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Comment: Kremlin Weighs up its Options
The death of Akhmad Kadyrov on May 9 has brought Moscow to a crossroads in its Chechen policy.
There are two main options. In the first the new president, who is expected to be elected on August 29, will be able to pursue the policies begun by Kadyrov.
The slain leader was beginning to fight successfully against the pro-independence rebels, by a brutal combination of military action and heavy-handed persuasion of some leading figures to surrender, such as Magomed Khambiev, former defence minister of rebel president Aslan Maskhadov.
He was also beginning to reduce the influence of the Russian military in Chechnya, creating autonomous Chechen political structures and delegating the fight against the rebels to his own armed groups, led by his own son Ramzan.
Ordinary Chechens had seen checkpoints removed and a decreased presence of federal troops. Plans were afoot in the Kremlin to withdraw military units from the republic.
All this was part of the strategy known as "Chechenisation" - a policy bitterly opposed by the army, which was seeing political and economic power in Chechnya taken by Kadyrov, a man who had previously fought the Russians in 1994-6 before switching sides.
If the leader Moscow chooses proves up to these challenges, then Chechenisation is likely to continue.
But what if he fails? It is highly likely that Moscow's preferred man (probably interior minister Alu Alkhanov, see preceding article) will not be strong enough to continue on the path set by Kadyrov.
In this case Moscow politicians are foreseeing the contingency whereby Chechnya is turned from a presidential into a parliamentary republic under a new constitution.
The local parliament would then become a place where passions can be played out. There would be nothing unusual in this: many young parliaments have started out with fights and quarrels and a parliamentary system is in line with Chechnya's de-centralised traditions.
The representatives of different teips and communities will argue out their differences, occasionally breaking off to solve political or economic problems.
Under this scenario the security situation would be looked after by forces loyal to a man trusted by President Putin, with whom he would deal directly, as he did with Kadyrov.
The Kremlin has already let it be known that Ramzan - the feared commander of thousands of armed men - will be allowed to retain a key role. Within a few hours of his father's death, Ramzan was made Chechnya's first deputy prime minister.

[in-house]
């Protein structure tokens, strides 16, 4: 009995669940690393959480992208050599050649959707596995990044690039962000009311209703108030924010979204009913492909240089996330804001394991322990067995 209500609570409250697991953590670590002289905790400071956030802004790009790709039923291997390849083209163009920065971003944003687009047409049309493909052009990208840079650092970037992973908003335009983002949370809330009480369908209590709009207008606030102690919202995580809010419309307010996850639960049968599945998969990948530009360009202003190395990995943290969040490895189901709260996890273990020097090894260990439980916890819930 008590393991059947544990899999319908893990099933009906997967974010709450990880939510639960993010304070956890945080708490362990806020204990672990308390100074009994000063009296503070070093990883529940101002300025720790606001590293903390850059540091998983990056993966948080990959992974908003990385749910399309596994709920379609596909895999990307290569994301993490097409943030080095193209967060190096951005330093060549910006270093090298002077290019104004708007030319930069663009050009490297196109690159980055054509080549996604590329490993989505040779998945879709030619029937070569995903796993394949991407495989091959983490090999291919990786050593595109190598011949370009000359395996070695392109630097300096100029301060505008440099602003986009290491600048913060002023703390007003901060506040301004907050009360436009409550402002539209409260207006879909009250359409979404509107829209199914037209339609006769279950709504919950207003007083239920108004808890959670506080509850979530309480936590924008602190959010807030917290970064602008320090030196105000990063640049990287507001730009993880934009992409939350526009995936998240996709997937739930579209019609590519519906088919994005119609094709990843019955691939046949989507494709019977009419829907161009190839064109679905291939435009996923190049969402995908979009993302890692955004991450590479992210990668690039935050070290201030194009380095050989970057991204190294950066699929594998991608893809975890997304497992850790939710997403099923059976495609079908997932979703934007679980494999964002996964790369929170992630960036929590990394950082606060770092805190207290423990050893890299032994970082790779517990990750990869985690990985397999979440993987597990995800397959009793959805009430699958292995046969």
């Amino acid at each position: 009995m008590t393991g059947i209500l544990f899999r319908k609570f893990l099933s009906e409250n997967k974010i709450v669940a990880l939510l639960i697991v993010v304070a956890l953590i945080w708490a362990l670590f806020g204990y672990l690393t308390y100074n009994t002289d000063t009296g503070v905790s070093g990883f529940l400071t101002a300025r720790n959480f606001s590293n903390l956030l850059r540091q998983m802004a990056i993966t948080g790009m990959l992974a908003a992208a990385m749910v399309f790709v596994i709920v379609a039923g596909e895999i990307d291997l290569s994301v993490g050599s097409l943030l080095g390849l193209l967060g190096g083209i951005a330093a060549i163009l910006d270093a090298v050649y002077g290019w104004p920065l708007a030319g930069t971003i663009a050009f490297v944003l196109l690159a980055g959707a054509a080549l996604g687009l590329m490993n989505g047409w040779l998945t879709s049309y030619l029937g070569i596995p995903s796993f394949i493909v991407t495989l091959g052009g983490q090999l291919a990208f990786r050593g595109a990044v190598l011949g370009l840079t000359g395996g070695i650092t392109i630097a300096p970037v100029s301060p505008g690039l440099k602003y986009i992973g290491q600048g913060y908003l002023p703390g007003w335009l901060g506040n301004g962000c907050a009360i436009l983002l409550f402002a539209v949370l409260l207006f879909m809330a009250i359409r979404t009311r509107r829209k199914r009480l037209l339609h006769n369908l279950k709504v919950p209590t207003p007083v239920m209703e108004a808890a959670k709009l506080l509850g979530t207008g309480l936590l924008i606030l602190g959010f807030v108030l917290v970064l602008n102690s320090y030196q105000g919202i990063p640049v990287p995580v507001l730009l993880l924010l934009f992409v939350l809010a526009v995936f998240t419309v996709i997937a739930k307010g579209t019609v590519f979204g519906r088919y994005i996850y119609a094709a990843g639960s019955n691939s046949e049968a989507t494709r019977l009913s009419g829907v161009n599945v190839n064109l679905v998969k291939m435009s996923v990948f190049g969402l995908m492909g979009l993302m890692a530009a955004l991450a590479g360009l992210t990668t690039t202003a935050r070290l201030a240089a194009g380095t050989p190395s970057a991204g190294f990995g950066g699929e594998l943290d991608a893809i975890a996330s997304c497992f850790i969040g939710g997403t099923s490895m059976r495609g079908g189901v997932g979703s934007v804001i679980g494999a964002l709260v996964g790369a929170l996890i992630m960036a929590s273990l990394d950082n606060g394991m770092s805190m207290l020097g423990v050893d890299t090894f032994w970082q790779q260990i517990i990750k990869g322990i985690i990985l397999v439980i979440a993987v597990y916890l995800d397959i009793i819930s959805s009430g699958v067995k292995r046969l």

Putin then ordered the interior ministry in Moscow to increase the number of staff police officers in Chechnya by more than a thousand. The result was that a proper Chechen interior ministry was suddenly created after two years of delays.
Many armed men previously serving Ramzan in his "presidential security service" were transferred to the new interior ministry - thus combining continued loyalty to the younger Kadyrov with a new loyalty to Putin.
However, both scenarios - a new strong president or a parliamentary republic - will be vulnerable to events.
The other possible outcome is that the Russian military will use the death of Kadyrov to re-establish itself in Chechnya. They will use any pretext to demand that extra forces be sent to the war-torn republic to continue the "anti-terrorist" campaign.
New "clean-up" operations and bombing raids on villages will provoke ordinary Chechens and the guerrilla war will flare up with new force. Two years ago the repeated clean-up operations terrorised Chechen villages and ended in the death or disappearance of hundreds of ordinary people.
The death of Akhmad Kadyrov was a heavy blow to Putin's plans for Chechnya. A return to the army using its old brutal tactics would mean it had failed completely.
Sanobar Shermatova is a correspondent with Moscow News.
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